Cheque fraud on the rise over the festive season

Cheques are the most frequently defrauded means of payment in France, ahead of bankcards. During the festive season, when people tend to spend a lot of money, scams are on the increase. The Banque de France is sounding the alarm.

Cheques are the most fraudulent means of payment in France

Although the use of cheques is declining in France (-25% between 2019 and 2020), they are still the 3rd most popular payment method, with 1.2 billion transactions for a total value of 614 billion euros in 2020.

In 2020, the cheque was the most defrauded means of payment in France. The total amount of cheque fraud was 538 million euros in 2020, stable compared to 2019.

But as this means of payment is less widely used, the fraud rate is proportionally higher, rising from 0.066% to 0.088% between 2019 and 2020. By way of comparison, the fraud rate for bankcards is 0.068%, even though the French make far greater use of this means of payment.

Precautions to take to avoid cheque fraud

According to the Banque de France, there are two reasons why cheques are the most frequently defrauded means of payment.

First of all, fraud is more complex with other payment methods, notably bankcards, thanks to enhanced security. The introduction of strong authentication for online credit card payments, which requires the buyer to validate two security criteria, has helped to reduce fraud. But fraudsters are not giving up, and are turning to the less secure cheque.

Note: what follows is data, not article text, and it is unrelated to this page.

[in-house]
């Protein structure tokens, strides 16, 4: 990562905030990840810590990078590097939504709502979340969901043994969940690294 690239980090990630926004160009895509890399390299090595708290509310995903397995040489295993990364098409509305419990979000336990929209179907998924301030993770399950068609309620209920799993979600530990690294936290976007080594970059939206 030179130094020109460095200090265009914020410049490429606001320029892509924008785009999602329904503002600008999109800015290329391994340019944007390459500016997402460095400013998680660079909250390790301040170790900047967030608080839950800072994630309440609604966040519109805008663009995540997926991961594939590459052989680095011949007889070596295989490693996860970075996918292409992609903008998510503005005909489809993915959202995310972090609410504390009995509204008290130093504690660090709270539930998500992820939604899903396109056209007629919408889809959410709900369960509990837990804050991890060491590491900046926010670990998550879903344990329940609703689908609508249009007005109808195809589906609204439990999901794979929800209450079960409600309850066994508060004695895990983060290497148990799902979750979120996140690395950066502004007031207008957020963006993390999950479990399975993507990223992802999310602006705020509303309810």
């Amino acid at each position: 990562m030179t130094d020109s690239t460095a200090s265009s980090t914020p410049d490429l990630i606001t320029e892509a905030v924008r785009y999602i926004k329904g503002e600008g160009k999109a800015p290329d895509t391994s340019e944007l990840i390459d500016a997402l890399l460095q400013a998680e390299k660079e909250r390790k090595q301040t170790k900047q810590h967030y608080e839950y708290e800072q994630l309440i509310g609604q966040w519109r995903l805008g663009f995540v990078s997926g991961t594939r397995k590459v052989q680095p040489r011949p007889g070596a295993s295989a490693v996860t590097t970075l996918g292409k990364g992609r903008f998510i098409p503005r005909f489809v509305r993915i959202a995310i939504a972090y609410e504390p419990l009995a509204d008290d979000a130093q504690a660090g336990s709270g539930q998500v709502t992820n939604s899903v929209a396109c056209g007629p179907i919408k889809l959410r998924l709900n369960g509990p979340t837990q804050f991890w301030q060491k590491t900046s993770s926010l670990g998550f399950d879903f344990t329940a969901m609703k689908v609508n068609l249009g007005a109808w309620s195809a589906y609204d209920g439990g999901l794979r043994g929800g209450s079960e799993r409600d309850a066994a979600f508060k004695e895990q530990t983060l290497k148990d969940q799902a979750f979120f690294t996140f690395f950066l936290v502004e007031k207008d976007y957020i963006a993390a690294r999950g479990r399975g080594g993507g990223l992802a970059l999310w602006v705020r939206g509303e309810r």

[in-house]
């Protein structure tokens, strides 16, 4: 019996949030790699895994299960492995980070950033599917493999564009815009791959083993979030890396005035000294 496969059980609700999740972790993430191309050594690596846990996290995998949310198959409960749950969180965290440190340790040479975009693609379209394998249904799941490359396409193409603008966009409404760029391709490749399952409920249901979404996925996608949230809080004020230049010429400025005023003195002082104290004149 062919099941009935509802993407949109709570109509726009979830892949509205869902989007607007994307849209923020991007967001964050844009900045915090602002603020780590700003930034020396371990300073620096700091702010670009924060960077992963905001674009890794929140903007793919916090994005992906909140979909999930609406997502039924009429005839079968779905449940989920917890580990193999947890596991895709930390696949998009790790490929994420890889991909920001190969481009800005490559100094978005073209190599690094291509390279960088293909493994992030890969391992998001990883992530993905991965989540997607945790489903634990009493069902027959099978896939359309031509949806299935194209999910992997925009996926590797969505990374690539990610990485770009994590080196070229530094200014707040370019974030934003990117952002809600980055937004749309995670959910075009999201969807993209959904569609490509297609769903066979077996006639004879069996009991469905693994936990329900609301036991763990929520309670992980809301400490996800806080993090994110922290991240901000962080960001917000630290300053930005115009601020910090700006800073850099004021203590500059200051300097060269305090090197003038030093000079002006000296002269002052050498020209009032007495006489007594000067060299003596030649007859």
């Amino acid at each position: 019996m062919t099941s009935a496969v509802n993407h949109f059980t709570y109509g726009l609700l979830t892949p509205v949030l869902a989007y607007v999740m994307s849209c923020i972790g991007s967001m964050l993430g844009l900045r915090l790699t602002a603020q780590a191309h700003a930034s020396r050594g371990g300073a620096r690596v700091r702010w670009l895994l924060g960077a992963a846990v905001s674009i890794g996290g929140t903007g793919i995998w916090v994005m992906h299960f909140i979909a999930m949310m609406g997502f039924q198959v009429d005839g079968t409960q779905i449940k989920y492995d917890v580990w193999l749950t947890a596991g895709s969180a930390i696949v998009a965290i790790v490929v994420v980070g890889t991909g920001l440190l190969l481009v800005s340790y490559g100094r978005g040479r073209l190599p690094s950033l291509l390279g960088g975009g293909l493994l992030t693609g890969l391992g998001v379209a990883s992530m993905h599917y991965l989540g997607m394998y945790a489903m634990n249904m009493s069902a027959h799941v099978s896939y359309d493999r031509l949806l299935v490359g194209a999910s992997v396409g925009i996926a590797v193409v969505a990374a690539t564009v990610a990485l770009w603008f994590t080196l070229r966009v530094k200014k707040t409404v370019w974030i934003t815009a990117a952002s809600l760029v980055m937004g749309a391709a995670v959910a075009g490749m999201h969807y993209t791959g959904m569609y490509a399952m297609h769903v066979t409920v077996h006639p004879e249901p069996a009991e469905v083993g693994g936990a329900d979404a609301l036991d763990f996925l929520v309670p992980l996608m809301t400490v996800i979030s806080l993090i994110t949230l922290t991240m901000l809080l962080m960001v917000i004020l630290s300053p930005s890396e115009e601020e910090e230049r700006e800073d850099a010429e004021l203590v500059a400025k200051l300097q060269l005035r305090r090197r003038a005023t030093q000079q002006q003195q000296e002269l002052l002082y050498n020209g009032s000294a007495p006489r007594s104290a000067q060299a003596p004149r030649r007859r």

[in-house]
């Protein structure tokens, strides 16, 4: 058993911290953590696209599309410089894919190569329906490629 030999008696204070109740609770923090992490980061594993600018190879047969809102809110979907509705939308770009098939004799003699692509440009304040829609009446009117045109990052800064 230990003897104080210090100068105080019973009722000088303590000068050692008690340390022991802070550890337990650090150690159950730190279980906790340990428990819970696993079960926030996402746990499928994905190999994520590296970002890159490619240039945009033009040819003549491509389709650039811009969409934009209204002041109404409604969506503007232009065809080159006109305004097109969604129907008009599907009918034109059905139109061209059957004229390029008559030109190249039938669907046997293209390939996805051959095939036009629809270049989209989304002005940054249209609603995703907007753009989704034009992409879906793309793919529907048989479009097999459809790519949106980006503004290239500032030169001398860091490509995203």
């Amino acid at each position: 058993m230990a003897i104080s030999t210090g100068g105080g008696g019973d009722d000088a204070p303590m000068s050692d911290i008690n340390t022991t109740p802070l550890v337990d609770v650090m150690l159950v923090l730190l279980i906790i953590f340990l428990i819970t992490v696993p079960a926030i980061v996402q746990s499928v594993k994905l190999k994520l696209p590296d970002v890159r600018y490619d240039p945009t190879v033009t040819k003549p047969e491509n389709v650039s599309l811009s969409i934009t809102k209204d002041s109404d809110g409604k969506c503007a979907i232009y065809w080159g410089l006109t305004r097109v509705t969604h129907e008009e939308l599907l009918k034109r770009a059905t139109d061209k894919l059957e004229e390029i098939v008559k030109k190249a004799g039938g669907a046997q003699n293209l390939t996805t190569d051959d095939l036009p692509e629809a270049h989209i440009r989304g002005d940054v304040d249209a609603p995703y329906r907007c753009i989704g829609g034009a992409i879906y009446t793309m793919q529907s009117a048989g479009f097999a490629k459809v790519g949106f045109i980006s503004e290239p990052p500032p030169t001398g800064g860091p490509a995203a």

Secondly, according to the Banque de France, as cheques are less widely used, consumers tend to lose their security reflexes, which explains the high fraud rate.

During the Christmas period, it's important to be particularly careful, as scams are more numerous. Many cheque payments are made in the weeks leading up to the festive season: households pay their utilities to the property manager, make donations to associations, buy or resell gifts on private sales websites, send deposits to reserve their holiday rentals, etc.

In its 2020 annual report "Observatoire de la sécurité des moyens de paiement", the Banque de France reminds us of good practices:

  • use black ink, which is more difficult to forge;
  • do not cross out ;
  • fill in the blank spaces, particularly in the area reserved for the amount or order, by drawing horizontal lines ;
  • or fill in all the required information.

While these precautions are essential, you should also bear in mind that in the majority of cases, fraud is committed on blank cheques. As a result, you need to be very careful with your checkbook. It should be kept in a safe place at home, and preferably collected from a branch rather than sent by post.

The Banque de France recommends that the French reserve cheques for transactions " between people they trust ", and use other means of payment when " relations become more distant ".